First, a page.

My Son the Storyteller

Posted on | February 9, 2012 | 11 Comments

For a while now, when I ask J about his day at school, he tells me what toys he played with and which friends were there.  And then he says “I hit Emma. I knocked Emma over. I got time out” or some variance involving hitting other children or pulling their hair.  Finally, I asked his teachers if this was causing a problem. I swallowed my pride and asked her if my son was a bully.

She looked at me, rather confused, and informed me that my son almost never hits and when he does, it’s in response to someone who hits him. 

“The only problem we have with J,” she told me with a smile, “is that… well… he argues with us all the time.”

::cue sheepish grin:: I have no idea where he gets that from.

But back to the point… my son has entered the age of “storytelling.”  I hesitate to call it straight up lying because he’s two… but you know what I mean. 

Case in point: This morning we snuggled together on the sofa and watched Little Einsteins before school.  The morning was completely without incident; we had cereal bars and juice/coffee, and snuggled and then we were out the door.  On the way to school, he was very quiet.  Finally, as we pulled into the daycare parking lot, I asked him what was wrong.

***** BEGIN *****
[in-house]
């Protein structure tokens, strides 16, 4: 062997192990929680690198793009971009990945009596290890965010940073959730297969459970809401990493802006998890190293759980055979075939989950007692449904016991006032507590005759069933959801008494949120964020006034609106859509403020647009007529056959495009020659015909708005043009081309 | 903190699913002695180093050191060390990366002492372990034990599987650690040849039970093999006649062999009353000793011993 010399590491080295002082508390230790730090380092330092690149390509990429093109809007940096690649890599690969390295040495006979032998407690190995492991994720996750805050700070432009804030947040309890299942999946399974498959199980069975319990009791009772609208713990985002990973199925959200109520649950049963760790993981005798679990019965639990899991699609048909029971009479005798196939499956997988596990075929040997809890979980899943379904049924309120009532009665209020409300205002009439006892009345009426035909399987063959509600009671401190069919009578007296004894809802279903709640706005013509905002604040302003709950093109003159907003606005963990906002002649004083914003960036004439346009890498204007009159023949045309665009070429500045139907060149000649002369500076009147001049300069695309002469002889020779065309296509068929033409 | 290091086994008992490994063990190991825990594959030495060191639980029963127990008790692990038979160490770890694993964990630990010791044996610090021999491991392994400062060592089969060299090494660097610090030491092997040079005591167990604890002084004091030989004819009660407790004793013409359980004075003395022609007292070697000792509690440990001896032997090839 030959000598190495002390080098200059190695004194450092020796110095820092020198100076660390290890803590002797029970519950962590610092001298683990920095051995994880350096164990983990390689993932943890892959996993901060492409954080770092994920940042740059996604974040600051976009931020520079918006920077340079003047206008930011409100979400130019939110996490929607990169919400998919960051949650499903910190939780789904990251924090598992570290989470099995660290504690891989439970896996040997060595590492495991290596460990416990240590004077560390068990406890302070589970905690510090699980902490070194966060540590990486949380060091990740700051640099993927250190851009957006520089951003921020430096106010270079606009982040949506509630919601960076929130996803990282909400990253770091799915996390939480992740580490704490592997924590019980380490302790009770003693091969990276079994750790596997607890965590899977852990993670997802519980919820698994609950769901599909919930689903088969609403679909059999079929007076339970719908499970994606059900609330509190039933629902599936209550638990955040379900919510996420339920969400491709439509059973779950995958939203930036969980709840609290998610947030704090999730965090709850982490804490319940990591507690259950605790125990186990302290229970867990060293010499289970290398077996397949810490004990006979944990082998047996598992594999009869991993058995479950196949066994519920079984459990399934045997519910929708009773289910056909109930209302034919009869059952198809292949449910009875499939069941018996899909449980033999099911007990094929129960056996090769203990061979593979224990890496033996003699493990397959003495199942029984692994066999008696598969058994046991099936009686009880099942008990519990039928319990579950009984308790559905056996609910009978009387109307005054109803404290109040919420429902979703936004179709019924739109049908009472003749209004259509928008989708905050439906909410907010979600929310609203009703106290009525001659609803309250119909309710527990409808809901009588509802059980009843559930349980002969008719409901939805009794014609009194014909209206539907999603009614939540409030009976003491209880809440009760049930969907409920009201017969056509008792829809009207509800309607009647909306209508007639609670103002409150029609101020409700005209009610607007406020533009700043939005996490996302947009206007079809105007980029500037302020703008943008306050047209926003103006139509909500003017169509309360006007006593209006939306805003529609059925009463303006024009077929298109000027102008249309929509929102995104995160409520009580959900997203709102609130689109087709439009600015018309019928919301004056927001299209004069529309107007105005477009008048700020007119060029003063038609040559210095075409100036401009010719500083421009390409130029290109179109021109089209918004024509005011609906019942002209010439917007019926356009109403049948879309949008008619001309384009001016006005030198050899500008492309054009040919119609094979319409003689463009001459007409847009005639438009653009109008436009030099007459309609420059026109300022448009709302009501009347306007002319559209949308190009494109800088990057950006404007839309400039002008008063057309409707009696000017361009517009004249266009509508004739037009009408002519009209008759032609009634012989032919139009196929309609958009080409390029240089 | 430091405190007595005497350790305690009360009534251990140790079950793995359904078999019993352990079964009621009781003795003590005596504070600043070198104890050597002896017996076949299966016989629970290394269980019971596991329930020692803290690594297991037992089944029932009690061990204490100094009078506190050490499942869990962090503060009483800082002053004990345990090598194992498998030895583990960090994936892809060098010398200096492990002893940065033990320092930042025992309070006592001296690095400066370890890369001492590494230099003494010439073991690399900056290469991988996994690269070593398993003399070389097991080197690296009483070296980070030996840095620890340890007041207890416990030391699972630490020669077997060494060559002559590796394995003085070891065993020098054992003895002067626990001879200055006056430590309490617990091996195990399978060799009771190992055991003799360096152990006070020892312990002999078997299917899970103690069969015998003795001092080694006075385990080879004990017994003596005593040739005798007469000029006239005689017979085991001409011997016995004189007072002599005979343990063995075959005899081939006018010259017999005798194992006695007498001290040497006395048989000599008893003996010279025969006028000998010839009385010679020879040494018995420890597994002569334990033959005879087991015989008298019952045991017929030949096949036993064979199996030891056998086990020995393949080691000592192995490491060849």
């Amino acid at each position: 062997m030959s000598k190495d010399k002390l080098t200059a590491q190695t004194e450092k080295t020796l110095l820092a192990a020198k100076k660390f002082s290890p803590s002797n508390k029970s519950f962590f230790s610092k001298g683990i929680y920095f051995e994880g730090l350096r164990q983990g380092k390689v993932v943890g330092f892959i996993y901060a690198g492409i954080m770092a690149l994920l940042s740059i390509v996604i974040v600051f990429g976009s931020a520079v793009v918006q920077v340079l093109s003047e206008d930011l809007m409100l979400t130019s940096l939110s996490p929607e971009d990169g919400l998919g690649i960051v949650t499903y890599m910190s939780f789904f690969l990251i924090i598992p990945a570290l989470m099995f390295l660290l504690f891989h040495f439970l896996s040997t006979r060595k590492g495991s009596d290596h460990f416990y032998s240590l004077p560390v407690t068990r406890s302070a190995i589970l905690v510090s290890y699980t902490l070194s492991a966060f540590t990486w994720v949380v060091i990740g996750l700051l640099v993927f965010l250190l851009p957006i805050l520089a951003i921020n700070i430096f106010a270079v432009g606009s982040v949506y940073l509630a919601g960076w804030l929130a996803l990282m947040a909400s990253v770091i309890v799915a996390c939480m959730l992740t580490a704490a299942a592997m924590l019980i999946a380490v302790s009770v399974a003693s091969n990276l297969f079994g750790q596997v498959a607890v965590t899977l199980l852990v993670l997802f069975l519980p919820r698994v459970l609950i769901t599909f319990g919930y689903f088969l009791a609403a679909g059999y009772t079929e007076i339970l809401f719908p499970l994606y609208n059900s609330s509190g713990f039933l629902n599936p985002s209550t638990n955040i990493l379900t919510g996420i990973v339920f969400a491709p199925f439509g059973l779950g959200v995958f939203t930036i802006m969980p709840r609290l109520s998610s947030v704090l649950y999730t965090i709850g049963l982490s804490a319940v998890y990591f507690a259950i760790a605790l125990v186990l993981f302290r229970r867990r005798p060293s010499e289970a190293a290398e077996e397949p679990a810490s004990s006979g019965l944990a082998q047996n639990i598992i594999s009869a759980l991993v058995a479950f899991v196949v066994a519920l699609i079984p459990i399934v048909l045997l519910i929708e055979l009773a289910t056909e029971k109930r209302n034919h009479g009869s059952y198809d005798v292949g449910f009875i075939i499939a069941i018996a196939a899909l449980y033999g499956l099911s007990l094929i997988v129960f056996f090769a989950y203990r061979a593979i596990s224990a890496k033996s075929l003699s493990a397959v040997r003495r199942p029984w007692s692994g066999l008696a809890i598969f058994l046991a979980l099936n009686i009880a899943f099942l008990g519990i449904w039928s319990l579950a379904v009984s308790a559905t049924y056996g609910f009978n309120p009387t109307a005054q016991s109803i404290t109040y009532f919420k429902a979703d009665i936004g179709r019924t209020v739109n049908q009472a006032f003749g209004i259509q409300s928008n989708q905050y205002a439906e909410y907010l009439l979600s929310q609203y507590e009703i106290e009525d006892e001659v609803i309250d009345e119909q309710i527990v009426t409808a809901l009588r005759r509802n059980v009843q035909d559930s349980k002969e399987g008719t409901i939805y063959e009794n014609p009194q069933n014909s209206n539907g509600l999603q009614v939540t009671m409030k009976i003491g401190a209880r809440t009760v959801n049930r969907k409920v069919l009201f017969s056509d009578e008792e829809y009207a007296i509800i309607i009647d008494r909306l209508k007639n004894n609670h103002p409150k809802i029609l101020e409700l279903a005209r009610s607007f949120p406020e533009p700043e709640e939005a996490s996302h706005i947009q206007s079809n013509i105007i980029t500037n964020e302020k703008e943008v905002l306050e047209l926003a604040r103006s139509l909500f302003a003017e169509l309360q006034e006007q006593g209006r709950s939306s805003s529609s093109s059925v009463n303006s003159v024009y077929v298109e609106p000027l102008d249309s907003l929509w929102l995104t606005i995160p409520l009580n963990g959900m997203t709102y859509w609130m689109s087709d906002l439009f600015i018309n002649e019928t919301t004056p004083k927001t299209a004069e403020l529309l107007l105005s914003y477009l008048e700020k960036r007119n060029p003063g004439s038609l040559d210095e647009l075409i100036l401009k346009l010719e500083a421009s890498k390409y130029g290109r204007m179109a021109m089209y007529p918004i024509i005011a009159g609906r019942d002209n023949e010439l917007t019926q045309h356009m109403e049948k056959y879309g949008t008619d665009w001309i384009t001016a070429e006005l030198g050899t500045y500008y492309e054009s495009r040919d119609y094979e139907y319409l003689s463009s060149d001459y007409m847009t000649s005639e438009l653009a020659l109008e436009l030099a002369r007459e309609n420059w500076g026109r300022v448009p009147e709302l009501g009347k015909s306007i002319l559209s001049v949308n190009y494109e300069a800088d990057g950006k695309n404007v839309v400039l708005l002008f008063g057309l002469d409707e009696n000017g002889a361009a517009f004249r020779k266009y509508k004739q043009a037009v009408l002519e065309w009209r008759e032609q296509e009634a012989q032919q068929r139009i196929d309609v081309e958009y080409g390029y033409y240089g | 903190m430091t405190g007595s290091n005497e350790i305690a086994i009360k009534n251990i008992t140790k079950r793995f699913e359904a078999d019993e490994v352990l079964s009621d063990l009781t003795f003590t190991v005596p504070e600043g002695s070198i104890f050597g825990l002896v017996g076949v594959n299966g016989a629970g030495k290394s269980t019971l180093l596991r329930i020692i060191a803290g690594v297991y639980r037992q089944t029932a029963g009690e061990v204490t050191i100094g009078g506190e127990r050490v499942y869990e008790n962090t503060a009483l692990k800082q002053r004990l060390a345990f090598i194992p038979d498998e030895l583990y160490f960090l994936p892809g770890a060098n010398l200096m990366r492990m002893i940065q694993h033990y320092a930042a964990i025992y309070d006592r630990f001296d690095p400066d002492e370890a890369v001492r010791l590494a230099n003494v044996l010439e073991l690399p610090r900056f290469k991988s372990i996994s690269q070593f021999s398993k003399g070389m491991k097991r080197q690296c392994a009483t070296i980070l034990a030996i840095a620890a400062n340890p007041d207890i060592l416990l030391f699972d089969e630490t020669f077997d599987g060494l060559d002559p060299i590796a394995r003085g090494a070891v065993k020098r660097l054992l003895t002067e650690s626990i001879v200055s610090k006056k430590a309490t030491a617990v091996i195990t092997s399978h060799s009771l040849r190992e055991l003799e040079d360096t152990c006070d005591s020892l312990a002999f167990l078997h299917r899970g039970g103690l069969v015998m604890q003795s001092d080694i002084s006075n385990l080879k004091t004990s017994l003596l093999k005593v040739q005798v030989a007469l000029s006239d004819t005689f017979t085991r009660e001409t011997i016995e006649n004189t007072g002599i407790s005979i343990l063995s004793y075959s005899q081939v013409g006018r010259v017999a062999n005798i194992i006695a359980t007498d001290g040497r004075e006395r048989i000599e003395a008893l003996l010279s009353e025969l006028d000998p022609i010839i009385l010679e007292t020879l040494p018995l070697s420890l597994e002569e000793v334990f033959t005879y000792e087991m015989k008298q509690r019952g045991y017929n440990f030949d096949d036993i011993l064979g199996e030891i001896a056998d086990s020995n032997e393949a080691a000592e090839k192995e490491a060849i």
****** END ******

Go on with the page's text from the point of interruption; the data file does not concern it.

“I sad.” He said, not looking at me.

“What made you sad?” (All questions must be formed into “what” questions and not “why” questions because he doesn’t quite understand “why” just yet.)



“What did mommy do that made you sad?”

“You put me in time out this morning and I cried.”


Nope.  Sorry.  None of that happened.  There were no tears.  There was no time out.  There was nothing sad in our morning.  It’s kind of funny…

And kind of not.

Because ultimately, it lead me to think about bigger and scarier things… how do you teach your kid how to tell the truth?  How do you encourage his creativity in making stories and exploring imagination while still instilling an understanding of “this is what really happened?”  It’s no big deal if he tells his teacher that mommy put him in time out, even if it’s not true.  But what happens when he decides to tell someone that mommy hits him? Or that daddy hurts him? Or that anyone does anything that they shouldn’t and didn’t do?

He’s only two.  He’s creative and I love that.  And I want to raise a son who tells stories in all the best ways.

But I also want to raise a son who knows the truth and stands by it.  And at two, I’m not sure how to start that conversation.


11 Responses to “My Son the Storyteller”

  1. Danielle Burris
    February 9th, 2012 @ 8:59 am

    If you figure out a way to have this conversation and it “stick” with them and make sense, please share! I’m going through the exact same thing with my twin girls who are 3. And, I have the exact same worries as you! Creativity is a wonderful gift, but I just pray they don’t get too creative!